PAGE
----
This month's lineup of the most notable new smartphone games includes Devil May Cry and a Titanfall clone, but are they any good?
This month's lineup of mobile games includes the excellent free-to-play factory builder, Assembly Line 2; Apple Arcade's Titanfall cartoon, BEAST; and Devil May Cry: Peak Of Combat, a new foray into mobile gaming for Capcom, featuring one of its most valuable franchises.
iOS, included with Apple Arcade subscription (Oh Bibi)
A cute third-person cartoon version of Titanfall 2, where you and two teammates take to colorful arenas, shooting enemies and accumulating power to summon beefy-looking battle mechs.
Once delivered, each mech deals extra damage and has a special ability to help you kill as many enemies as possible while preventing them from doing the same to you; a process that in the current meta seems to involve relentless spawn camping.
While everything works as planned, it still doesn't look all that appealing, which could be due to the sheer number of bots you play with and against. There is a lot of potential, but it remains to be seen whether this will be realized in the coming months.
Assembly line 2
iOS and Android, Free (João Reis)
Starting with a single manufacturing unit and a sales node, you slowly accumulate currency to purchase more components for your gradually expanding microfactory.
Earn money to unlock new components as well as blueprints, which allow you to create more complex products that are easily sold for higher amounts. The game that combines tactical assembly line construction with idle play works while you're away, accumulating resources.
Its interface seems clunky at first, but you soon get the hang of it, while the simple but effective graphics and increasingly complex gameplay loop prove pleasantly addictive.
Tiny Quest: Idle RPG Game
iOS and Android, free (excellent)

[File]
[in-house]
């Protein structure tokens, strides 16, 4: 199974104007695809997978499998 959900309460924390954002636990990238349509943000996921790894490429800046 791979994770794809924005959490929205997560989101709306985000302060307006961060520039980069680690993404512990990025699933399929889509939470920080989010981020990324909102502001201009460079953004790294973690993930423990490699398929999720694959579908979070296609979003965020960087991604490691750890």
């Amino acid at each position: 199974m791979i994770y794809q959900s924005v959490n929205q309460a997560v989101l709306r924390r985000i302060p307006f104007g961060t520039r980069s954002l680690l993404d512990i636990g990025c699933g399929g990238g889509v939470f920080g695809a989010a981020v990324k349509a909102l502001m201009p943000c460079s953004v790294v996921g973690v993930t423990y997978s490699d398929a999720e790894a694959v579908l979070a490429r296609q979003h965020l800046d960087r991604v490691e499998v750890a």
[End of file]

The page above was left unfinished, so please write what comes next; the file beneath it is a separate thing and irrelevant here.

Looking like a glossy 16-bit adventure game with more than a dash of Secret Of Mana, Tiny Quest is an idle RPG set in a nostalgic, fantasy setting.
As with most inactive games, you are responsible for updates and deciding when and whether to spend money to speed up the process. The profusion of coins, summons, and fusions distracts you from the fact that virtually everything happens automatically, with or without your input.
You have to watch (very long) ads just to collect many of your rewards in a game that looks colorful and fun, but which mainly focuses on forcing you to watch paid advertising. In a word, joyless.
iOS, £1.99 (Night Jar)
Hack 'n' slash in old school 8-bit style, with your axe-wielding barbarian attacking only when you move, forcing you to keep running and jumping through each level on the screen.
In addition to running towards enemies, you'll also need to avoid traps and collect power-ups, which provide temporary but often destructive firepower.
It's a phone app, so if you play on the iPad it will enlarge to partially fit the screen, and the touchscreen controls are difficult to locate without looking. Other than that, it's exactly as basic as its graphics suggest.
Devil May Cry: Combat Peak
iOS, free (Capcom)
There's a long and ignoble tradition of turning best-selling console and PC franchises into dismal mobile cash grabs that rely on gacha and microtransactions, rather than player skill, to progress.
It's a shame that Devil May Cry is one of them. The fights look elegant enough, with your demon hunters bouncing around, putting together combos fueled by character switching at key moments, but beneath the enthusiasm the fights are condescendingly simplistic.
Resistance, the single currency necessary for progress, arrives in minuscule volumes, making cash payments the only viable path to progress in this offensively dull and exploitative perversion of a much-loved series.
Words in Progress
iOS, included with Apple Arcade (Gamious) subscription
From a line of letters on the screen you assemble words, while adding letters as compatible letters appear. This means that E can come SAND and, if you're very lucky, eventually AMPERSAND.
Along with an endless mode where you just try to keep going as long as you can, you can also play against friends or random players online in asynchronous matches.
Although the interface works, the game feels incomplete, lacking basic instructions and interactions. It's not terrible, but in its current state it feels unfinished, which for a game whose name evokes the expression “work in progress” is perhaps quite appropriate.
MORE: Best New Mobile Games on iOS and Android – January 2024 Roundup
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